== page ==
So how do we do this in SQL?

DECLARE @Column1Name VARCHAR(255)
DECLARE @Query VARCHAR(2048)
SET @Column1Name = '[sep=,' + CHAR(13) + CHAR(10) + 'Column1]'
SET @Query = 'SELECT Column1 AS ' + @Column1Name + ', Column2, Column3 FROM myTable'

EXEC msdb.dbo.sp_send_dbmail
@profile_name=XXX
,[Other parameters as required]
,@query=@Query
,@attach_query_result_as_file=1
,@query_attachment_filename='QueryResults.csv'
,@query_result_separator=',' --enforce csv
,@query_result_no_padding=1 --trim
,@query_result_width=32767  --stop wordwrap

And there you go. It’s a bit of a hack, but works well.

Frog-Blog-Out

Analysis Services Tabular or Multidimensional? A performance comparison

molapviolinsummarychartCan SSAS Multidimensional be faster than SSAS Tabular for distinct counts on large datasets?

We’ve all seen how fast the SSAS Tabular model can work – it’s an in-memory, heavily compressed analytics database. However you may have seen my previous posts on Tabular and NUMA, which show that at the moment Tabular is limited to a single CPU. This obviously limits its scalability and maximum performance.

The situation

A large project I’m working on, for a multinational telecoms provider, has a problem with the query performance with their current Tabular model. It’s fine for smaller datasets but does not scale well, specifically with distinct count operations. The distinct count is the single biggest critical factor for performance in this project. With in the region of 50m distinct customers, this is a sizeable problem. After working with Microsoft to investigate the Tabular performance we identified a bug in SSAS, which has been resolved in SQL 2012 SP1 CU9, but still doesn’t work fast enough on the limited hardware.

The Multi-dimensional model is NUMA aware (Although how well it is supported depends on your workload), so can make better use of hardware, but we all know how poorly MOLAP scales with distinct counts, due to the storage engine IO bottleneck. So what is the answer?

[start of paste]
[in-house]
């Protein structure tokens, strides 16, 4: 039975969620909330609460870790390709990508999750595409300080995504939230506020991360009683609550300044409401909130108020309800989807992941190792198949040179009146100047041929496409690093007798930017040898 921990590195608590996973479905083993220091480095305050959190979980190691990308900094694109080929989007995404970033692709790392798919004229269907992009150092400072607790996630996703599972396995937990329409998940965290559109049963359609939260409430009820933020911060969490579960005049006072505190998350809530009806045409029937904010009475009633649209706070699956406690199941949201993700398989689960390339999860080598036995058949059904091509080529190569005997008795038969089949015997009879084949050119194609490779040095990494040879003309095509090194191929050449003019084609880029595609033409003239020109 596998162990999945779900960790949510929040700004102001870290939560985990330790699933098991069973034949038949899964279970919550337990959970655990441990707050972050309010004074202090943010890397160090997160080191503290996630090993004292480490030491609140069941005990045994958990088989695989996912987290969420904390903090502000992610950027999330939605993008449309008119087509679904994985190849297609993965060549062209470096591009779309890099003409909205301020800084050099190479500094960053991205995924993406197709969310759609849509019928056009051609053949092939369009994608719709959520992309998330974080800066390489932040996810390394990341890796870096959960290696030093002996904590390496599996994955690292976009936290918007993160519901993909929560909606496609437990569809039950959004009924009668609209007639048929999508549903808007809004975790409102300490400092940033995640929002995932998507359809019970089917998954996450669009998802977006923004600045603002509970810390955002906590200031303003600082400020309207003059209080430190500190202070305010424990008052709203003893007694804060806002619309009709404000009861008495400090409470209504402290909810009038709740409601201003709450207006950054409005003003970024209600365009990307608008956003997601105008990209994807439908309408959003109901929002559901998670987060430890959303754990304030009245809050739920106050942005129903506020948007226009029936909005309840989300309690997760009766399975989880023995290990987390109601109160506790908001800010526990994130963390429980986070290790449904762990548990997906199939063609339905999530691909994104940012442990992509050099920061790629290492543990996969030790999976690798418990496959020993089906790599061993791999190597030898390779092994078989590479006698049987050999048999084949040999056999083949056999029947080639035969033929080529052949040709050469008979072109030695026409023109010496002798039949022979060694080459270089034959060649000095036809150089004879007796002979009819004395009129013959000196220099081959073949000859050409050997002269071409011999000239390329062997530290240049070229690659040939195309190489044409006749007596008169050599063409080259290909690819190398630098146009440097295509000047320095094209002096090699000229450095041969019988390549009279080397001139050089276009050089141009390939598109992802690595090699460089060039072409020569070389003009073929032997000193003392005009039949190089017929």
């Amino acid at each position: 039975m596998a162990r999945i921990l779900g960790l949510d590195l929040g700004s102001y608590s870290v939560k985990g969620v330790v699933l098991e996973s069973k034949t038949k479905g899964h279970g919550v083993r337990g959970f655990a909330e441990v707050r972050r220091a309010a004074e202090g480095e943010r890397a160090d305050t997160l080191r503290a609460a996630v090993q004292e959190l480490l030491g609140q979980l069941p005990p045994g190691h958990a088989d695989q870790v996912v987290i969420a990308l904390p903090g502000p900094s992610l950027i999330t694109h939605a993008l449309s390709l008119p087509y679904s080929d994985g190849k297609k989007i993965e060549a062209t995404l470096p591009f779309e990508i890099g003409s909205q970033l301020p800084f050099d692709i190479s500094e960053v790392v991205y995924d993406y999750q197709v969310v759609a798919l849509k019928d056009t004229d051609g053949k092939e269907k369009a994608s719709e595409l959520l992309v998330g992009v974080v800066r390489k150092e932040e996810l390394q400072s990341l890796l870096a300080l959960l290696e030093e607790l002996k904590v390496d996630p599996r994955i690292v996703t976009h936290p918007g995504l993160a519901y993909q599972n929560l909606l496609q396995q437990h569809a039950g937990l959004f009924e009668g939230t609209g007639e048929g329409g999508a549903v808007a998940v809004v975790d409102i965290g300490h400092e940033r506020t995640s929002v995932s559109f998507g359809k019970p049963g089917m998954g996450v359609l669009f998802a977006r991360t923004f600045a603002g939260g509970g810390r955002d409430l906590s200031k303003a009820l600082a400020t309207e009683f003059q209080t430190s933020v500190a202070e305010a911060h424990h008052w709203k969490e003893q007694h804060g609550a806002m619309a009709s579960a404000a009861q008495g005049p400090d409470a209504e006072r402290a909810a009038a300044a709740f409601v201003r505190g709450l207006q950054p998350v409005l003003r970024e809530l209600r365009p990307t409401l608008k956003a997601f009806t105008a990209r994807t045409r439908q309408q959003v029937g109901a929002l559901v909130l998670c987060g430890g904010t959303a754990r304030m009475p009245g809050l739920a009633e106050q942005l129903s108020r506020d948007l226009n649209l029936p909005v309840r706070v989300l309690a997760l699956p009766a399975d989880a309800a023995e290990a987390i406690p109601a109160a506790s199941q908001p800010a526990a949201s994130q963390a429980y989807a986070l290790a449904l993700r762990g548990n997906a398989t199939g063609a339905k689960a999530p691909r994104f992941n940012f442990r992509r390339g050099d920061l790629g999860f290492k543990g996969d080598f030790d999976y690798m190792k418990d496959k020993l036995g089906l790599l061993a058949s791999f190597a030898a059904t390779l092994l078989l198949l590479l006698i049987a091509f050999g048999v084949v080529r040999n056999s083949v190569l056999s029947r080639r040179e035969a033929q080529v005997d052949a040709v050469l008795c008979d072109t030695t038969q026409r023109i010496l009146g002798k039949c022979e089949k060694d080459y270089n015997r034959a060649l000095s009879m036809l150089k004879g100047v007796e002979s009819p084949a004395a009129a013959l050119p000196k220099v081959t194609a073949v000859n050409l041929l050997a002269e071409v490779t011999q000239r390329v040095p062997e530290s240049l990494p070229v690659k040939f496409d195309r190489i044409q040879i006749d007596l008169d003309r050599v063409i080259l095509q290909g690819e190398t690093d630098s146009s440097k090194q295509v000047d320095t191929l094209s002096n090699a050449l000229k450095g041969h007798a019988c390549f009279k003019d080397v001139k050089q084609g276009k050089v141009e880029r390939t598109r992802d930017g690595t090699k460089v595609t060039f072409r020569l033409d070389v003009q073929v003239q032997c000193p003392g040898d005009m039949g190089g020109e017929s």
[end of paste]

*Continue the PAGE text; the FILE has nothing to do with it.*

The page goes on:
What about Solid State?

The reason the multidimensional model often experiences performance degredation for distinct count operations is the heavy disk IO required. Aggregations can’t be used effectively, so the SSAS storage engine has to work through the entire dataset on disk. With the speed of normal disks, especially when on a SAN, this is not great.

There are now a number of solid state storage options available that provide enterprise grade storage with some very impressive performance.

So the question is, can a multidimensional cube running on solid state storage outperform an equivalent in-memory Tabular cube?

The tests

I ran various query performance tests with (MOLAP) cubes from 0.5Tb to 2Tb. The results in this post are focusing entirely on the 0.5Tb tests, with an identical dataset and equivalent test queries on a Tabular cube.

A big thank you to to the following:

  • Millicom – for the test dataset, and for allowing me to publish the tests results here
  • Violin – for the use of a storage array for the test
  • Microsoft – for the loan of a server in the MTC (Microsoft Technology Center) in Reading.

The equipment for the multidimensional cube:violinarray

  • HPDL580
  • 4 x Intel Xeon E7-4850 2Ghz
  • 40 cores, hyperthreaded to 80
  • 256Gb RAM, 1067Mhz
  • Violin 6616 SLC, 1m IOPS, 4Gbps
  • SQL Server 2012 SP1 CU9
  • Distinct count measure groups matrix partitioned by month, and 60 non-overlapping buckets of CustomerKey
  • Basic usage based optimisation applied to aggregations. There is a high liklihood this could be improved further